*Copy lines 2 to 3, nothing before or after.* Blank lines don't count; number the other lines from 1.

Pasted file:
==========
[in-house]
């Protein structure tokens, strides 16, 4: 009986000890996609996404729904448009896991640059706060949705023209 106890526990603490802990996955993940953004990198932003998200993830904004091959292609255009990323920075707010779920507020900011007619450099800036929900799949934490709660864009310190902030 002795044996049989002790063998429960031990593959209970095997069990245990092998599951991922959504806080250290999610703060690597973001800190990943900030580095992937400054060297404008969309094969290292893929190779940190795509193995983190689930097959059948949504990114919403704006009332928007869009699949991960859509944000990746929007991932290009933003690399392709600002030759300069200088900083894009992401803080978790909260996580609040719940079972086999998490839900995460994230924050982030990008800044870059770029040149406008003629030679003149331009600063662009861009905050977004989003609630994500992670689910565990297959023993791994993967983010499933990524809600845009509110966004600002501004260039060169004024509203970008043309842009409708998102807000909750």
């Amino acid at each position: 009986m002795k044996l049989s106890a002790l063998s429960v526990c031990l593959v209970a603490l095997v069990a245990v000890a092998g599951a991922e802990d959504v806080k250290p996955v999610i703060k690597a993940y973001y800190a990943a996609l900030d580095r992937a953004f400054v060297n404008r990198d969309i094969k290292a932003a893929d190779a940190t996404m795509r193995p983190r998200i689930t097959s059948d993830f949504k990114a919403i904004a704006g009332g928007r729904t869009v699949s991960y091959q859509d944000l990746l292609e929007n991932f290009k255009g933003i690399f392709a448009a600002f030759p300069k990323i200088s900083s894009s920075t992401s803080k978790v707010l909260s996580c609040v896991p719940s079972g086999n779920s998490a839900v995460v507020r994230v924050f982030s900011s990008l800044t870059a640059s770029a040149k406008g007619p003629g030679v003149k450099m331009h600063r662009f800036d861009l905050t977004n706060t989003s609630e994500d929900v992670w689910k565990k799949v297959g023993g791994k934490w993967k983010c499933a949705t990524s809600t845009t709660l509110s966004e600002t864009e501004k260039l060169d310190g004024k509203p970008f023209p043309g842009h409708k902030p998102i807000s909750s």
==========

């Protein structure tokens, strides 16, 4: 009986000890996609996404729904448009896991640059706060949705023209 106890526990603490802990996955993940953004990198932003998200993830904004091959292609255009990323920075707010779920507020900011007619450099800036929900799949934490709660864009310190902030 002795044996049989002790063998429960031990593959209970095997069990245990092998599951991922959504806080250290999610703060690597973001800190990943900030580095992937400054060297404008969309094969290292893929190779940190795509193995983190689930097959059948949504990114919403704006009332928007869009699949991960859509944000990746929007991932290009933003690399392709600002030759300069200088900083894009992401803080978790909260996580609040719940079972086999998490839900995460994230924050982030990008800044870059770029040149406008003629030679003149331009600063662009861009905050977004989003609630994500992670689910565990297959023993791994993967983010499933990524809600845009509110966004600002501004260039060169004024509203970008043309842009409708998102807000909750």
């Amino acid at each position: 009986m002795k044996l049989s106890a002790l063998s429960v526990c031990l593959v209970a603490l095997v069990a245990v000890a092998g599951a991922e802990d959504v806080k250290p996955v999610i703060k690597a993940y973001y800190a990943a996609l900030d580095r992937a953004f400054v060297n404008r990198d969309i094969k290292a932003a893929d190779a940190t996404m795509r193995p983190r998200i689930t097959s059948d993830f949504k990114a919403i904004a704006g009332g928007r729904t869009v699949s991960y091959q859509d944000l990746l292609e929007n991932f290009k255009g933003i690399f392709a448009a600002f030759p300069k990323i200088s900083s894009s920075t992401s803080k978790v707010l909260s996580c609040v896991p719940s079972g086999n779920s998490a839900v995460v507020r994230v924050f982030s900011s990008l800044t870059a640059s770029a040149k406008g007619p003629g030679v003149k450099m331009h600063r662009f800036d861009l905050t977004n706060t989003s609630e994500d929900v992670w689910k565990k799949v297959g023993g791994k934490w993967k983010c499933a949705t990524s809600t845009t709660l509110s966004e600002t864009e501004k260039l060169d310190g004024k509203p970008f023209p043309g842009h409708k902030p998102i807000s909750s």